We’re experiencing a monumental shift that will change the way we view on-road transportation. The term “mobility” is rapidly becoming associated with conceptual changes, notably around owning a car versus sharing, and humans ultimately relinquishing control to machines in exchange for convenience.
This can come as a concern to many. But refocusing design away from controlling the car to the in-car experience makes Mobility as a Service (MaaS) easier to adopt. By integrating infotainment options to make trips enjoyable and/or productive, passengers can start to see driving as just another way to spend their time – whether watching a movie or hopping on a conference call – rather than a traffic-causing hassle they have to take responsibility for.
Those in the automotive industry can also help ease drivers into this new cultural gearshift: by designing in a way that builds trust.
Design Thinking links trust to vehicle transformation
Using design thinking methods helps us understand and design for people’s needs, expectations, abilities, fears and desires. Therefore, applying design thinking can help accelerate the conceptual understanding and acceptance of mobility.
Design thinking is all about finding out what motivates people to take action. As a framework for thinking built with empathy at the center, it helps identify what problems to address and in what order. Finding the right problems is just as important (if not more) as how we should implement new technologies. Any MaaS solution that focuses more on technology rather than understanding its targeted users is likely to be ignored in the marketplace.
The importance of understanding people before deploying technical solutions is only going to increase as autonomous vehicles become commercially available. The gap in trusting myself as a driver versus my vehicle as one is huge. Enabling drivers to gradually enter the world of autonomous vehicles, rather than throwing them into a self-driving car right off the bat, will be critical for drivers to voluntarily give up control.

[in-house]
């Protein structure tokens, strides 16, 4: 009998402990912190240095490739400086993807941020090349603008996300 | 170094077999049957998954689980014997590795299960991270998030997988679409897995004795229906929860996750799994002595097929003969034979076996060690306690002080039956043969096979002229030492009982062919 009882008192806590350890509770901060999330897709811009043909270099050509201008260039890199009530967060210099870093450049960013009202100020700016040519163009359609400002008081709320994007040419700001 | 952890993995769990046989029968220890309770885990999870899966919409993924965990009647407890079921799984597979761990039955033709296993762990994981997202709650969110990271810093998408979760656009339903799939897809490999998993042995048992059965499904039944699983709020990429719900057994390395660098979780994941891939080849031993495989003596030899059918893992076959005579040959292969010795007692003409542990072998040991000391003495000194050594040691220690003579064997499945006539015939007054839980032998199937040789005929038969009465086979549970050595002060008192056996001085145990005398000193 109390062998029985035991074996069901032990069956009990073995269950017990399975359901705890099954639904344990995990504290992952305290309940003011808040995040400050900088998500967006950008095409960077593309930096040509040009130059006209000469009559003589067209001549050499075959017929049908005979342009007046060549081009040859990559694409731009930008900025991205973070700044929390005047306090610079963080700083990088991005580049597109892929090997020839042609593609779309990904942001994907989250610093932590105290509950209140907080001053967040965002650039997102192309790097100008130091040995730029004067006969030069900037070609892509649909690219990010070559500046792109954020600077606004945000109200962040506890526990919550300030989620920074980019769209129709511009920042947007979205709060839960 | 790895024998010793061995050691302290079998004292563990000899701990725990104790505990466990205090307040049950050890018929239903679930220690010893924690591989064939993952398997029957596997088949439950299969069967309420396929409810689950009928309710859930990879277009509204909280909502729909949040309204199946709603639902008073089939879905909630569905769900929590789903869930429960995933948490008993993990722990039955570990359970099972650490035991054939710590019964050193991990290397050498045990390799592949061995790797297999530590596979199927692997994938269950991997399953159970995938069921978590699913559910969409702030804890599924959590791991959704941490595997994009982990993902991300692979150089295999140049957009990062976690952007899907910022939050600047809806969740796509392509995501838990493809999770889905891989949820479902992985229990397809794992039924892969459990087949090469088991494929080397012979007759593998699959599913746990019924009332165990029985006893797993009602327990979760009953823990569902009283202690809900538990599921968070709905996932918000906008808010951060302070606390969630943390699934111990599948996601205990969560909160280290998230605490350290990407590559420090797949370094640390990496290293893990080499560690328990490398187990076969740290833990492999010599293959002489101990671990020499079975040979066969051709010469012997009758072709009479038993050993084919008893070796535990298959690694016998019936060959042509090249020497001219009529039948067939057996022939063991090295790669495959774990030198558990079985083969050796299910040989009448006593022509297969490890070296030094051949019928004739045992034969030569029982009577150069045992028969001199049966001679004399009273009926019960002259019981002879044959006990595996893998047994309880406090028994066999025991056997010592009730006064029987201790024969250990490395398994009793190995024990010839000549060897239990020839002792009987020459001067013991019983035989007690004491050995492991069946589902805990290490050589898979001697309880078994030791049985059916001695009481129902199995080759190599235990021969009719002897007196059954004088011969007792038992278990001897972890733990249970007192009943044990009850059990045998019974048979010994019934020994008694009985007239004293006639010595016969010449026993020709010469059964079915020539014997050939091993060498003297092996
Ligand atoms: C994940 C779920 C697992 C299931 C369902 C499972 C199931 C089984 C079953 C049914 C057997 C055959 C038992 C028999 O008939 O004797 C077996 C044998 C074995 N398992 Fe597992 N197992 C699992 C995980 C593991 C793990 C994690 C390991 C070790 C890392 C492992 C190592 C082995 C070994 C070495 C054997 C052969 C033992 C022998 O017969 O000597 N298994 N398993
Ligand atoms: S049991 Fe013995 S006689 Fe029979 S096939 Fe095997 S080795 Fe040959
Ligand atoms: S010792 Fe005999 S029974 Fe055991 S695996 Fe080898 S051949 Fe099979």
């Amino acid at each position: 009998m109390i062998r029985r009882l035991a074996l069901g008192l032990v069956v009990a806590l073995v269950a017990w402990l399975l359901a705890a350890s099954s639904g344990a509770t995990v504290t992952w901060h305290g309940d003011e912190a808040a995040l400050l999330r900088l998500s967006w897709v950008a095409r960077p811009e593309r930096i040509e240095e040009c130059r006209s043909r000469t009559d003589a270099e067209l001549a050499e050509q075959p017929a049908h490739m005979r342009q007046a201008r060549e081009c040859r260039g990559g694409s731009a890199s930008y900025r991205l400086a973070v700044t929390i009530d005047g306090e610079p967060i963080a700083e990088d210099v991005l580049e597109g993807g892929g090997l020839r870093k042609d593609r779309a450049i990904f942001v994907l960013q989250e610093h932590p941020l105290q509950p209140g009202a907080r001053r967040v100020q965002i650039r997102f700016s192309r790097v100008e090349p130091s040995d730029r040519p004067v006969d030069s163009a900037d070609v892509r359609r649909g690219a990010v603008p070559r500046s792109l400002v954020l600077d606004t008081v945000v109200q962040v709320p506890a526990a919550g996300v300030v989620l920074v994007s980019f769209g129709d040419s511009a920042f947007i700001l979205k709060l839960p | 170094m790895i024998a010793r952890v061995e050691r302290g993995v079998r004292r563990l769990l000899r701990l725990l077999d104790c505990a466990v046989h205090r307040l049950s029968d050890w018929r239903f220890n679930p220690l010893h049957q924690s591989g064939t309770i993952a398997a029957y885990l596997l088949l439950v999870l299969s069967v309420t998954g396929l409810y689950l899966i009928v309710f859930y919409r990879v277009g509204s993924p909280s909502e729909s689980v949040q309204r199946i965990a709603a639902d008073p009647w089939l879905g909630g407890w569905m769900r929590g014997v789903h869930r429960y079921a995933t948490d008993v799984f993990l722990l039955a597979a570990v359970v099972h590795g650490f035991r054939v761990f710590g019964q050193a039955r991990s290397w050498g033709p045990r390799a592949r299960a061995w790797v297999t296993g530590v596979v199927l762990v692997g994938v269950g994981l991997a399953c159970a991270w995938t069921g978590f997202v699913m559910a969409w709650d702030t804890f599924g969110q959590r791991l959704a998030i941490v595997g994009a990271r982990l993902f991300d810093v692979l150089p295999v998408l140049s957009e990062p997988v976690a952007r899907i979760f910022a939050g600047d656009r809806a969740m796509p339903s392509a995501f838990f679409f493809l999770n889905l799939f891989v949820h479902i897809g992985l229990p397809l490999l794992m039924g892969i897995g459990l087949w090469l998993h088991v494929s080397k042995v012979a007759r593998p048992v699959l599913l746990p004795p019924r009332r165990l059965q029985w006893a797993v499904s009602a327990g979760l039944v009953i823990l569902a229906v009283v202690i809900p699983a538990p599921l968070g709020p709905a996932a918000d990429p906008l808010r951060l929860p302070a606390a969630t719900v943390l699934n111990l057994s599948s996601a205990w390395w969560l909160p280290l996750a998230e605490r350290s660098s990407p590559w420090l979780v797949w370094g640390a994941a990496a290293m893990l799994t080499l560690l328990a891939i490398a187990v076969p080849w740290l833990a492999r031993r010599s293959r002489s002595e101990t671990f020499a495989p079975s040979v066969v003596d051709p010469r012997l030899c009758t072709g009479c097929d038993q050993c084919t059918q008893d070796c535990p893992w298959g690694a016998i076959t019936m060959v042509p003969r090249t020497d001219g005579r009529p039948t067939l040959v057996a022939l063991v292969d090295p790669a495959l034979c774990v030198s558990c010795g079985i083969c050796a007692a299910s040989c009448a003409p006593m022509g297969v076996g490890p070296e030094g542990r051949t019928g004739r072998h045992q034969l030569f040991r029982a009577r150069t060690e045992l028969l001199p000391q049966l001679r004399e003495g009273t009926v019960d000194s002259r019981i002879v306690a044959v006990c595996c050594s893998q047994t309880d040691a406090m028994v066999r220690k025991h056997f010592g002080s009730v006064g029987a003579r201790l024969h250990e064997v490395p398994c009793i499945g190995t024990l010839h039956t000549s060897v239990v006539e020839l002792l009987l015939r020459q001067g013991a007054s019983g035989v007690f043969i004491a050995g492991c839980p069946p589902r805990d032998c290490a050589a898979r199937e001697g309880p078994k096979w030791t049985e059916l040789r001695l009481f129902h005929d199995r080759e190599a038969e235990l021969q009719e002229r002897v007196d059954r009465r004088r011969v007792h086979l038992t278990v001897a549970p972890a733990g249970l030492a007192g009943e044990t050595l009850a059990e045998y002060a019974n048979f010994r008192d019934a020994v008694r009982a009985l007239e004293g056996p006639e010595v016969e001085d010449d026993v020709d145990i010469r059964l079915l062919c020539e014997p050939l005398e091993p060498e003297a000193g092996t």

Mobility decreases congestion? Not quite yet
Through design thinking, we have determined several factors that need to occur before traffic congestion decreases. People must have confidence in the following thoughts:
- A nearby vehicle will be available whenever I need it
- Parking will be available
- Costs will be cheaper, or at least match current expenses
- This vehicle will meet my various needs (can carry many people, hold a lot of luggage, drive over adverse terrain when I need to go up a mountain to ski, etc.)
- This vehicle will provide an experience better than my own car (it’s clean, smells good, drives well, has great infotainment options, etc.)
- I won’t have to deal with inconveniences like fueling or cleaning
- Courteous customer service will be available to help me, especially during car accidents
- All this will be easy and I will feel in control
Once these are met, drivers will stop buying cars – the turning point to reducing the number of vehicles on the road. But until then, early adopters will both own cars and use MaaS, and public transportation riders will merely experiment with MaaS.
Convincing drivers for the road ahead
It’s doubtful Henry Ford actually said, “If I had asked people what they wanted, they would have said faster horses.” But had he asked, he may have learned that drivers wanted to get from A to B faster.
Today, their answers center on freedom, entertainment, and convenience. Calling an Uber, Lyft, or ReachNow is easy to do – and you can tell your driver to go anywhere. As the transition phase continues, the greatest challenge will be showing drivers and riders that this change is safe and trustworthy. And if Ford could usher in a revolution, why not us?
For more information, be sure to join us in our upcoming webinar, The Mobility Revolution: Enhancing the Relationship with Your Car, on December 12th at 5 PM CET.